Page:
Ken Duncan – The third dimension

KECF01344_ILast night I went to a presentation by Ken Duncan called “creating the third dimension”.  I saw a lot of other Blackwood Camera club members there.  It had been well advertised.  This event was organised by the SAPF. I saw Sam Savage in his official capacity, as was Helen Whitford who was checking people in at the door.

ken-duncanKen introduced himself by describing the advice he had given to an up and coming photographer.  “He was technically very good, but frankly his images were let down by his composition.  I told him, ‘You’ve got nothing that leads your eye into the picture'”

“Here look at this, you need a nice leading line.  It’s better of it comes in from the corner.  That always works well to draw you into the centre of the picture.  People talk about the rule of thirds.  I never use the rule of thirds.  The subject goes where it creates harmony in the picture.  It’s different for every shot.  Sometimes it’s in the centre.  And here this tree and this rock I call book ends.  They stop your eye from going out of the picture.  Turn you back in to the centre so as to speak.  And here in this image everything is cluttered.  You have to separate things apart.  ”

Ken went on to describe how he climbed up on the roof of the van so that he could take a picture of the Mad Max film set.  Or at the Tasmanian Lavender farm he stood his tripod on a 44 Gallon drum in order to separate the lines of lavender.   “A print is just flat, but you want to fool the eye into seeing in three dimensions.”

So this young photographer went off and when he came back his work was much improved.  He was separating the elements and using the corners, and book-ending the picture.  It had greater impact.  He said to me, “Ken You know you gotta let on and tell people this stuff.”  So that’s why I’m here.

I will recap some of Kens life story.  According to Wikipedia he was born in Mildura, Victoria,  and lived most of his early life in country towns.  He became interested in photography in his early teens.  After leaving school, he eventually became senior technical representative for a photographic supply house.  His particular interest with panoramic shots began when the company imported the Widelux camera, which had the ability to produce panoramic  landscapes. In 1981, he moved to Sydney.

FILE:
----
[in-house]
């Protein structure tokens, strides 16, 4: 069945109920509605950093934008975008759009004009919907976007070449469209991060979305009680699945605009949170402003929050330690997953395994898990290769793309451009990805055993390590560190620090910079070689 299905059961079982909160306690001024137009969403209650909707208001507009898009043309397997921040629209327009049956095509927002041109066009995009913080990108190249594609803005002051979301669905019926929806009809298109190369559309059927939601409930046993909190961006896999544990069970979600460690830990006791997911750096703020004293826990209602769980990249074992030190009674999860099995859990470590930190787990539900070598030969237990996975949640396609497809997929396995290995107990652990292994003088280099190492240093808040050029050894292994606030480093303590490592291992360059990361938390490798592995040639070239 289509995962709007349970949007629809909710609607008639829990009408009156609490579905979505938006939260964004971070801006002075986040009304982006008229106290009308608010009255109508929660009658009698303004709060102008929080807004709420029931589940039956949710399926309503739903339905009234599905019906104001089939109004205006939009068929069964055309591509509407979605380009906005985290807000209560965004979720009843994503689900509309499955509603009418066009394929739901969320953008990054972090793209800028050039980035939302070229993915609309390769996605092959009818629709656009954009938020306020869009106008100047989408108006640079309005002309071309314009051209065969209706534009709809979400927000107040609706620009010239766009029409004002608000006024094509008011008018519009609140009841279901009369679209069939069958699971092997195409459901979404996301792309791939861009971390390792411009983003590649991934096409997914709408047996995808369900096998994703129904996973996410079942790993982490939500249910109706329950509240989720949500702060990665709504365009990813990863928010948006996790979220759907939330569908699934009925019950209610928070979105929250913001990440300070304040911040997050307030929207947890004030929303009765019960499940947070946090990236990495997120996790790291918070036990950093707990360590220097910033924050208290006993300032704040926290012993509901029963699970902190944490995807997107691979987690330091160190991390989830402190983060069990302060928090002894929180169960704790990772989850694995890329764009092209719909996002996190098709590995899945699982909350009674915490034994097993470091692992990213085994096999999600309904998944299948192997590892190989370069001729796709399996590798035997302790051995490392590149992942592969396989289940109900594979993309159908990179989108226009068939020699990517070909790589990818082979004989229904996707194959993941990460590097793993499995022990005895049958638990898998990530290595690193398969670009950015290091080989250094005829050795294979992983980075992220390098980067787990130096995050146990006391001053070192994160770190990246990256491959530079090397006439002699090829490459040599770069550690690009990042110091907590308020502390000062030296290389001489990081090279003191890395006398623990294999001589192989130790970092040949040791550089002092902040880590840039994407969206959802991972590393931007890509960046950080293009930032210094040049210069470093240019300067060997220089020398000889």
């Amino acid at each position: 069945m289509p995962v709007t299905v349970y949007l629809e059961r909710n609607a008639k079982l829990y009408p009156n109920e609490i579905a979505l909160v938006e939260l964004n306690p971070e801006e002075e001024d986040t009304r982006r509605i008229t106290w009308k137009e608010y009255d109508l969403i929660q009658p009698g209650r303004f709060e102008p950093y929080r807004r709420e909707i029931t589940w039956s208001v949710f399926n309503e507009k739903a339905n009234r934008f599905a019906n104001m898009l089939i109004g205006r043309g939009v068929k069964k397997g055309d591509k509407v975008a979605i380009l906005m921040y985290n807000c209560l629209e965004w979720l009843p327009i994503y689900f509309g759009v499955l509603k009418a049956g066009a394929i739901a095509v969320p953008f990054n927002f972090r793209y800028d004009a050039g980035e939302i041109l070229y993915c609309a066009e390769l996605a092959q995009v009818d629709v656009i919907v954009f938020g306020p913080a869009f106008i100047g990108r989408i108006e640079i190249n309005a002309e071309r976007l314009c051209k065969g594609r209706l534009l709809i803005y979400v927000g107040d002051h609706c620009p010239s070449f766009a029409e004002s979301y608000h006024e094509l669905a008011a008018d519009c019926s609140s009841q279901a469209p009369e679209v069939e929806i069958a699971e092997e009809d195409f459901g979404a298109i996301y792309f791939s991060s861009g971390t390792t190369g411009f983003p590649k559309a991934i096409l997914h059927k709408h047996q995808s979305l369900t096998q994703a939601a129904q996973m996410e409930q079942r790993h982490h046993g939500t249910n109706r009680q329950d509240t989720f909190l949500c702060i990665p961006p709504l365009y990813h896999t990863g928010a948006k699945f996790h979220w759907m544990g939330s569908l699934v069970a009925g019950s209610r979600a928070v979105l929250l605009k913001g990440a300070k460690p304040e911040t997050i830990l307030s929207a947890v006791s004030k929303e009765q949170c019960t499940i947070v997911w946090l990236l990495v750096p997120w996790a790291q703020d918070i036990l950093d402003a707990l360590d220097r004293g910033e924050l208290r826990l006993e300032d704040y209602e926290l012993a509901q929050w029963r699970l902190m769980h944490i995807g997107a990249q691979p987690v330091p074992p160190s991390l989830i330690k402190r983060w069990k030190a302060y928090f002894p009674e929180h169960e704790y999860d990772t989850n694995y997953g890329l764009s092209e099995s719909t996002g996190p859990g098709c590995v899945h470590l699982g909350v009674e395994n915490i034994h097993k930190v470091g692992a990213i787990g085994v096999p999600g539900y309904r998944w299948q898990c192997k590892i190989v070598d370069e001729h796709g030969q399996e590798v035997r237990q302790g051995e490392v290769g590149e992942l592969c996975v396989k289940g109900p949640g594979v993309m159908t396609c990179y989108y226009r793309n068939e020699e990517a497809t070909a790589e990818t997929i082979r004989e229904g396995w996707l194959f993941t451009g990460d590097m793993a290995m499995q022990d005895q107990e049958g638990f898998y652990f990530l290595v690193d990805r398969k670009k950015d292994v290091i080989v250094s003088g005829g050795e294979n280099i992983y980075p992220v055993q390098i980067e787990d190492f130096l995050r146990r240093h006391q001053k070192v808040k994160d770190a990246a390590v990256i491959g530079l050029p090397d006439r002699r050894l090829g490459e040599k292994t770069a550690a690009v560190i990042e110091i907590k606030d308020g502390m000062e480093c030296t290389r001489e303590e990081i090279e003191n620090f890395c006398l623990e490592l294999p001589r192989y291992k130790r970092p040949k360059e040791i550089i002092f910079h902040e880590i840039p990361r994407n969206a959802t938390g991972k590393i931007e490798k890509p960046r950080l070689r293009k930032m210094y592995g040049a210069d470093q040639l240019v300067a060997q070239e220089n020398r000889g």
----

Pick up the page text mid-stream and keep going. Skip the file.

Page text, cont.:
Ken goes on to explain, Photography comes from the greek, photos, meaning light and graphia to draw.  It’s all about the light.  Nowadays Ken shoots with a phase one medium format digital camera.  He is also ambassador for panasonic Lumix in Australia and swears by the Lumix G1.  It’s so light and takes brilliant photos.

Back in the film days I had 4 stops of dynamic range.  You have to choose where to expose.  With my digital camera I have up to 14 stops.  Why would you want any more that that?  Nowadays people feel they have to show all of this detail in the shadows.  All this high dynamic range photography, merging 3 to 9 pictures.  No you don’t have to do that.  They are shadows, that’s what they are there for, so you can’t see the detail.  It’s important for the composition of the picture.  You want to be looking at the subject, not all of the detail in the shadows.  I usually expose for the highlights.

I just love detail.  I can take a photograph that I can print on an office wall.  You can walk up to it and it’s pin sharp, all over.  I could shoot standard format and crop to make a panorama, but I really wish the camera manufacturers would make a proper digital panoramic camera.  You know I don’t really like to shoot in wide angle.  You get distortion.  I prefer to shoot 50mm and then stitch to make a panorama.